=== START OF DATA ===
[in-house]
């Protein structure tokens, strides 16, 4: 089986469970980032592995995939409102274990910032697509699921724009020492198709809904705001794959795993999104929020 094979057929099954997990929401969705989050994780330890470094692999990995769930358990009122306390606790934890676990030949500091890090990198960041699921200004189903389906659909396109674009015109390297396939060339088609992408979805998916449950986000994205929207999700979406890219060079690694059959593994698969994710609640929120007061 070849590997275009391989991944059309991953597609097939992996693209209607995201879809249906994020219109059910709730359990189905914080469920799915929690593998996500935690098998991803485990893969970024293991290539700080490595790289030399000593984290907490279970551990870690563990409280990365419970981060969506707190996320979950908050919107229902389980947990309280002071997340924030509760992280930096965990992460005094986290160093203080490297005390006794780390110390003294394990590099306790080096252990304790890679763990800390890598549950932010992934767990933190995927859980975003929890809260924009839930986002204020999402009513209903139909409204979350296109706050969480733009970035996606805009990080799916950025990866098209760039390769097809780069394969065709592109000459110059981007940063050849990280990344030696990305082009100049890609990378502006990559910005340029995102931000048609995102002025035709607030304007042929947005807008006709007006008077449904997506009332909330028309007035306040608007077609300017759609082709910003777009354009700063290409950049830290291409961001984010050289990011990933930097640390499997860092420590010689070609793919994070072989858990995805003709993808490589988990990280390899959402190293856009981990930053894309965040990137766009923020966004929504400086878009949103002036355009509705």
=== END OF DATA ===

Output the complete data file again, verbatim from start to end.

[in-house]
């Protein structure tokens, strides 16, 4: 089986469970980032592995995939409102274990910032697509699921724009020492198709809904705001794959795993999104929020 094979057929099954997990929401969705989050994780330890470094692999990995769930358990009122306390606790934890676990030949500091890090990198960041699921200004189903389906659909396109674009015109390297396939060339088609992408979805998916449950986000994205929207999700979406890219060079690694059959593994698969994710609640929120007061 070849590997275009391989991944059309991953597609097939992996693209209607995201879809249906994020219109059910709730359990189905914080469920799915929690593998996500935690098998991803485990893969970024293991290539700080490595790289030399000593984290907490279970551990870690563990409280990365419970981060969506707190996320979950908050919107229902389980947990309280002071997340924030509760992280930096965990992460005094986290160093203080490297005390006794780390110390003294394990590099306790080096252990304790890679763990800390890598549950932010992934767990933190995927859980975003929890809260924009839930986002204020999402009513209903139909409204979350296109706050969480733009970035996606805009990080799916950025990866098209760039390769097809780069394969065709592109000459110059981007940063050849990280990344030696990305082009100049890609990378502006990559910005340029995102931000048609995102002025035709607030304007042929947005807008006709007006008077449904997506009332909330028309007035306040608007077609300017759609082709910003777009354009700063290409950049830290291409961001984010050289990011990933930097640390499997860092420590010689070609793919994070072989858990995805003709993808490589988990990280390899959402190293856009981990930053894309965040990137766009923020966004929504400086878009949103002036355009509705």